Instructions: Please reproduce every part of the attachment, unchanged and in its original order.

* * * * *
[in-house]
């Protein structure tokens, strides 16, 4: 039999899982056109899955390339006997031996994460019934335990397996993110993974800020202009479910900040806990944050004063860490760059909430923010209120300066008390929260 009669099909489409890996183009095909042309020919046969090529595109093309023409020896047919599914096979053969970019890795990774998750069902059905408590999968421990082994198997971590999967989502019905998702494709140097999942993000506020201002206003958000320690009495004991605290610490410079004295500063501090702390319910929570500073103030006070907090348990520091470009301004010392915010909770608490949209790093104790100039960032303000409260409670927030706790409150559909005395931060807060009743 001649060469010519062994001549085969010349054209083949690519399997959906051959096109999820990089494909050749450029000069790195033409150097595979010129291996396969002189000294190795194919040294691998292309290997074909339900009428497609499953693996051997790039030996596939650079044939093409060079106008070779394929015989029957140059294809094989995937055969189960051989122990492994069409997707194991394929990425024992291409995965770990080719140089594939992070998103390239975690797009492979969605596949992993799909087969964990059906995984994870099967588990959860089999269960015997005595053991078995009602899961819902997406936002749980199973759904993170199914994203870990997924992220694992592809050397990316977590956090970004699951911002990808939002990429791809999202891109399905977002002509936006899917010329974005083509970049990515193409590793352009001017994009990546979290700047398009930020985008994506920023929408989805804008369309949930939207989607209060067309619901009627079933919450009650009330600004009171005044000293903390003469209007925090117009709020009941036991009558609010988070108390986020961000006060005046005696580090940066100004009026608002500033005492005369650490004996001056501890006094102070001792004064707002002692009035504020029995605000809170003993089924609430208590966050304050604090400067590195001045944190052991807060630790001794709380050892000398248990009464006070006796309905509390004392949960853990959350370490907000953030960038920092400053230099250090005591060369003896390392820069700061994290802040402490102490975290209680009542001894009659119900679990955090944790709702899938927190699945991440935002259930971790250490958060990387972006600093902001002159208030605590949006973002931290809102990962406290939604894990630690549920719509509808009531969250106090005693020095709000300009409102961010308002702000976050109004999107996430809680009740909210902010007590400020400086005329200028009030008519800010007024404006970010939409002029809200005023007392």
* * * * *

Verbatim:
[in-house]
């Protein structure tokens, strides 16, 4: 039999899982056109899955390339006997031996994460019934335990397996993110993974800020202009479910900040806990944050004063860490760059909430923010209120300066008390929260 009669099909489409890996183009095909042309020919046969090529595109093309023409020896047919599914096979053969970019890795990774998750069902059905408590999968421990082994198997971590999967989502019905998702494709140097999942993000506020201002206003958000320690009495004991605290610490410079004295500063501090702390319910929570500073103030006070907090348990520091470009301004010392915010909770608490949209790093104790100039960032303000409260409670927030706790409150559909005395931060807060009743 001649060469010519062994001549085969010349054209083949690519399997959906051959096109999820990089494909050749450029000069790195033409150097595979010129291996396969002189000294190795194919040294691998292309290997074909339900009428497609499953693996051997790039030996596939650079044939093409060079106008070779394929015989029957140059294809094989995937055969189960051989122990492994069409997707194991394929990425024992291409995965770990080719140089594939992070998103390239975690797009492979969605596949992993799909087969964990059906995984994870099967588990959860089999269960015997005595053991078995009602899961819902997406936002749980199973759904993170199914994203870990997924992220694992592809050397990316977590956090970004699951911002990808939002990429791809999202891109399905977002002509936006899917010329974005083509970049990515193409590793352009001017994009990546979290700047398009930020985008994506920023929408989805804008369309949930939207989607209060067309619901009627079933919450009650009330600004009171005044000293903390003469209007925090117009709020009941036991009558609010988070108390986020961000006060005046005696580090940066100004009026608002500033005492005369650490004996001056501890006094102070001792004064707002002692009035504020029995605000809170003993089924609430208590966050304050604090400067590195001045944190052991807060630790001794709380050892000398248990009464006070006796309905509390004392949960853990959350370490907000953030960038920092400053230099250090005591060369003896390392820069700061994290802040402490102490975290209680009542001894009659119900679990955090944790709702899938927190699945991440935002259930971790250490958060990387972006600093902001002159208030605590949006973002931290809102990962406290939604894990630690549920719509509808009531969250106090005693020095709000300009409102961010308002702000976050109004999107996430809680009740909210902010007590400020400086005329200028009030008519800010007024404006970010939409002029809200005023007392």